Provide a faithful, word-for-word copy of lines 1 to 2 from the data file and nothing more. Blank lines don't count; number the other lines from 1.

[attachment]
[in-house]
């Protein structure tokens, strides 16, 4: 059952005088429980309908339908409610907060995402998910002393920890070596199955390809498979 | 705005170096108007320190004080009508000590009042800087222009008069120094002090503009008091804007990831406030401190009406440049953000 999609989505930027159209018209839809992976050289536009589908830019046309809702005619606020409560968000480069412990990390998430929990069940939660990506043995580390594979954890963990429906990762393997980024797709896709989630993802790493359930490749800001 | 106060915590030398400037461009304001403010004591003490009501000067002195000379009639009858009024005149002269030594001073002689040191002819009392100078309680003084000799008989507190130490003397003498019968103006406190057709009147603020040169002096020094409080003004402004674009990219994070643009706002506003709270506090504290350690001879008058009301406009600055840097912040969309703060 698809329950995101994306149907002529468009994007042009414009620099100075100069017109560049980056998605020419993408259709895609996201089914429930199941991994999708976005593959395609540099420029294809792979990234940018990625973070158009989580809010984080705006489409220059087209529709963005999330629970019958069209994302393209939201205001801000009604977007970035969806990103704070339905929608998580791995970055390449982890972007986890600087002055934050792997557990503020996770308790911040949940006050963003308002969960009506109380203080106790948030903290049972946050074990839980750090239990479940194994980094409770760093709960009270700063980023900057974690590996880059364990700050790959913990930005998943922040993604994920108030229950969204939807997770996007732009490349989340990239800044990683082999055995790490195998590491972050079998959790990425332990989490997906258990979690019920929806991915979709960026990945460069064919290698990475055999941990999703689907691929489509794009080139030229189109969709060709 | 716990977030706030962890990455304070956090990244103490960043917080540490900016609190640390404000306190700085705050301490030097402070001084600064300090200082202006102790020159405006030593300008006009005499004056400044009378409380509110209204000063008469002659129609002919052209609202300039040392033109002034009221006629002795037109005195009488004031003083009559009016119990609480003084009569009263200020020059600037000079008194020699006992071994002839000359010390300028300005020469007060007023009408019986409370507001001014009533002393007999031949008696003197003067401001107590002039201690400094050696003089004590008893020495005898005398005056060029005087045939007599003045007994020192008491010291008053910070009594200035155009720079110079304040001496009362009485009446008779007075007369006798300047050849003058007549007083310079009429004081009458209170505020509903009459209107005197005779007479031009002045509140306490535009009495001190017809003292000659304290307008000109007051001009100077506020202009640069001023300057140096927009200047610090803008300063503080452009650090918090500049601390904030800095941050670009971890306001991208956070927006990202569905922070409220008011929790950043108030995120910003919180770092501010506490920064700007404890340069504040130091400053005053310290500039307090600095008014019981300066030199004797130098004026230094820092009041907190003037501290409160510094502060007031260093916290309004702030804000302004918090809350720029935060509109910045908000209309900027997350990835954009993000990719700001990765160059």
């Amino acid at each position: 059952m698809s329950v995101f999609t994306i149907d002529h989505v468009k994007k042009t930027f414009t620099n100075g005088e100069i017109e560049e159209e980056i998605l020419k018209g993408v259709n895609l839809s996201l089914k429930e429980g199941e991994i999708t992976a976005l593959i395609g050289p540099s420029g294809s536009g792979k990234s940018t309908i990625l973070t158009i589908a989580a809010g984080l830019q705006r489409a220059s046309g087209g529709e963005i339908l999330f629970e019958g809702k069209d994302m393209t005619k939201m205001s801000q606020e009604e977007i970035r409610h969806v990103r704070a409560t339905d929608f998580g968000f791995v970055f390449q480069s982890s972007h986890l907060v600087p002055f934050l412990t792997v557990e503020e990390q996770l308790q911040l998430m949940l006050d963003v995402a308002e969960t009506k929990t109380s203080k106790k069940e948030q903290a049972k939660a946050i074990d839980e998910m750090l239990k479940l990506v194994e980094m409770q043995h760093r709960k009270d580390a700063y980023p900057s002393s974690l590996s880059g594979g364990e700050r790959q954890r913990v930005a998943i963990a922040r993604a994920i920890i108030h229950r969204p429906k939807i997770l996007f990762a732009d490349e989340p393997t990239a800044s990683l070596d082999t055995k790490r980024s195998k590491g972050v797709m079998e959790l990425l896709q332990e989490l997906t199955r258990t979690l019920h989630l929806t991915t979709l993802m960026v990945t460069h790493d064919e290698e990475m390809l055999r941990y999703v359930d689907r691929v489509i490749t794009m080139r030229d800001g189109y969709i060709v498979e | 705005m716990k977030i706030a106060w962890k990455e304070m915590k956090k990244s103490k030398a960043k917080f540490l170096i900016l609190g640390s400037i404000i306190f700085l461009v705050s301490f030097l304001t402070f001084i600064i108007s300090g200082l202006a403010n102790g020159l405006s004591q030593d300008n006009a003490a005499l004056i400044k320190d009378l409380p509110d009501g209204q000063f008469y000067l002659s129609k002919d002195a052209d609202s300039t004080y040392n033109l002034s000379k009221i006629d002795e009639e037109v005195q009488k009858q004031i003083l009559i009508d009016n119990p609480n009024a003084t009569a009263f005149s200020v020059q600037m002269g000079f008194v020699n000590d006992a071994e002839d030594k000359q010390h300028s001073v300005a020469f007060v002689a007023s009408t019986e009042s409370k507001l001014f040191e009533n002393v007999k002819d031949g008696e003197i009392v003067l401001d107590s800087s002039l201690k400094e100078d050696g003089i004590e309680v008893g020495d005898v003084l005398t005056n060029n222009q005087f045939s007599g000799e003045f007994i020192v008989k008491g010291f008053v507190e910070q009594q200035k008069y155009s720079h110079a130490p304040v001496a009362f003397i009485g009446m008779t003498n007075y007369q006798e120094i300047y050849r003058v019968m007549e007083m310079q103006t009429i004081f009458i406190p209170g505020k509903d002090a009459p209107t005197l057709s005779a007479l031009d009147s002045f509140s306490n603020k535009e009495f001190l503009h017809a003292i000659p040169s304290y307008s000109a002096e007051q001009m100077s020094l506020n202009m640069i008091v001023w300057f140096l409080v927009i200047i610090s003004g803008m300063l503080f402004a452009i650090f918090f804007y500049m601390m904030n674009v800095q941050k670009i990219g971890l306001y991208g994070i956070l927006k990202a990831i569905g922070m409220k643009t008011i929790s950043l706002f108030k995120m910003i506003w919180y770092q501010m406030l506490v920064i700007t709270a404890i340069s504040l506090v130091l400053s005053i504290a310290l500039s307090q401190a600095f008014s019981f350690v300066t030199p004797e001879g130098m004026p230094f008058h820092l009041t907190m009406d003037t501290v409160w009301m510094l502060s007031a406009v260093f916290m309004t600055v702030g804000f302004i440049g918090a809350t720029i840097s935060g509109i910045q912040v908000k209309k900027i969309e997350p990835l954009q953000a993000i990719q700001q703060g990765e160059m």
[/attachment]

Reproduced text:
[in-house]
């Protein structure tokens, strides 16, 4: 059952005088429980309908339908409610907060995402998910002393920890070596199955390809498979 | 705005170096108007320190004080009508000590009042800087222009008069120094002090503009008091804007990831406030401190009406440049953000 999609989505930027159209018209839809992976050289536009589908830019046309809702005619606020409560968000480069412990990390998430929990069940939660990506043995580390594979954890963990429906990762393997980024797709896709989630993802790493359930490749800001 | 106060915590030398400037461009304001403010004591003490009501000067002195000379009639009858009024005149002269030594001073002689040191002819009392100078309680003084000799008989507190130490003397003498019968103006406190057709009147603020040169002096020094409080003004402004674009990219994070643009706002506003709270506090504290350690001879008058009301406009600055840097912040969309703060 698809329950995101994306149907002529468009994007042009414009620099100075100069017109560049980056998605020419993408259709895609996201089914429930199941991994999708976005593959395609540099420029294809792979990234940018990625973070158009989580809010984080705006489409220059087209529709963005999330629970019958069209994302393209939201205001801000009604977007970035969806990103704070339905929608998580791995970055390449982890972007986890600087002055934050792997557990503020996770308790911040949940006050963003308002969960009506109380203080106790948030903290049972946050074990839980750090239990479940194994980094409770760093709960009270700063980023900057974690590996880059364990700050790959913990930005998943922040993604994920108030229950969204939807997770996007732009490349989340990239800044990683082999055995790490195998590491972050079998959790990425332990989490997906258990979690019920929806991915979709960026990945460069064919290698990475055999941990999703689907691929489509794009080139030229189109969709060709 | 716990977030706030962890990455304070956090990244103490960043917080540490900016609190640390404000306190700085705050301490030097402070001084600064300090200082202006102790020159405006030593300008006009005499004056400044009378409380509110209204000063008469002659129609002919052209609202300039040392033109002034009221006629002795037109005195009488004031003083009559009016119990609480003084009569009263200020020059600037000079008194020699006992071994002839000359010390300028300005020469007060007023009408019986409370507001001014009533002393007999031949008696003197003067401001107590002039201690400094050696003089004590008893020495005898005398005056060029005087045939007599003045007994020192008491010291008053910070009594200035155009720079110079304040001496009362009485009446008779007075007369006798300047050849003058007549007083310079009429004081009458209170505020509903009459209107005197005779007479031009002045509140306490535009009495001190017809003292000659304290307008000109007051001009100077506020202009640069001023300057140096927009200047610090803008300063503080452009650090918090500049601390904030800095941050670009971890306001991208956070927006990202569905922070409220008011929790950043108030995120910003919180770092501010506490920064700007404890340069504040130091400053005053310290500039307090600095008014019981300066030199004797130098004026230094820092009041907190003037501290409160510094502060007031260093916290309004702030804000302004918090809350720029935060509109910045908000209309900027997350990835954009993000990719700001990765160059």